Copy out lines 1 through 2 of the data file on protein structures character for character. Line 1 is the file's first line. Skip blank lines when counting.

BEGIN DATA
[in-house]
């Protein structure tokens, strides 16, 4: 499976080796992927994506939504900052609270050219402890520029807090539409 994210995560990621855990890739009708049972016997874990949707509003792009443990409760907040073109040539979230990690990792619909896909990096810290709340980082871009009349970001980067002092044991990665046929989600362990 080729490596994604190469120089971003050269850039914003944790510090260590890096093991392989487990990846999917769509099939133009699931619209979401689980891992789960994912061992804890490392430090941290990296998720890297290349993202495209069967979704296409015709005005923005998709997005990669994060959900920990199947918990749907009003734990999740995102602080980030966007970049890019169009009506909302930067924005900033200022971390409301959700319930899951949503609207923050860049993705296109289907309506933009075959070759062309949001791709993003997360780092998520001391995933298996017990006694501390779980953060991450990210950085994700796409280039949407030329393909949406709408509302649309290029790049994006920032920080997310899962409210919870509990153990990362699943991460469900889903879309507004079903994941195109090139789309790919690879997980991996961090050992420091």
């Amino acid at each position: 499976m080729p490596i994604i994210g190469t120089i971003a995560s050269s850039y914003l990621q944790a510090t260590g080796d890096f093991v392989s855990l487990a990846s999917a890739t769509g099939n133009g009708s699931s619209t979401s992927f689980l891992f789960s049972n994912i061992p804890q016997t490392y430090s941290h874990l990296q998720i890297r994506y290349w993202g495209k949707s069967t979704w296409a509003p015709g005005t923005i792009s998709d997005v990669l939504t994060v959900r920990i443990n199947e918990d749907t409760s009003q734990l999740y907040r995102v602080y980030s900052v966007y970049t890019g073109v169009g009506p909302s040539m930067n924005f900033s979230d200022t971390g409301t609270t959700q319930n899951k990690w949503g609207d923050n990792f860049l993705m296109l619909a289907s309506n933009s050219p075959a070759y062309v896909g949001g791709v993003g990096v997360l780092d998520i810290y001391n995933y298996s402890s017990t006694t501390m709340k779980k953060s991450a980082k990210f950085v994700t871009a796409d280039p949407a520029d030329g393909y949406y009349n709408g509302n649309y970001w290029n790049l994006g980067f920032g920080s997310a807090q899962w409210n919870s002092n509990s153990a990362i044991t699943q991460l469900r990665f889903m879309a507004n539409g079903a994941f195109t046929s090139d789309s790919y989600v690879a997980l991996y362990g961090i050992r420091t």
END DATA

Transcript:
[in-house]
């Protein structure tokens, strides 16, 4: 499976080796992927994506939504900052609270050219402890520029807090539409 994210995560990621855990890739009708049972016997874990949707509003792009443990409760907040073109040539979230990690990792619909896909990096810290709340980082871009009349970001980067002092044991990665046929989600362990 080729490596994604190469120089971003050269850039914003944790510090260590890096093991392989487990990846999917769509099939133009699931619209979401689980891992789960994912061992804890490392430090941290990296998720890297290349993202495209069967979704296409015709005005923005998709997005990669994060959900920990199947918990749907009003734990999740995102602080980030966007970049890019169009009506909302930067924005900033200022971390409301959700319930899951949503609207923050860049993705296109289907309506933009075959070759062309949001791709993003997360780092998520001391995933298996017990006694501390779980953060991450990210950085994700796409280039949407030329393909949406709408509302649309290029790049994006920032920080997310899962409210919870509990153990990362699943991460469900889903879309507004079903994941195109090139789309790919690879997980991996961090050992420091």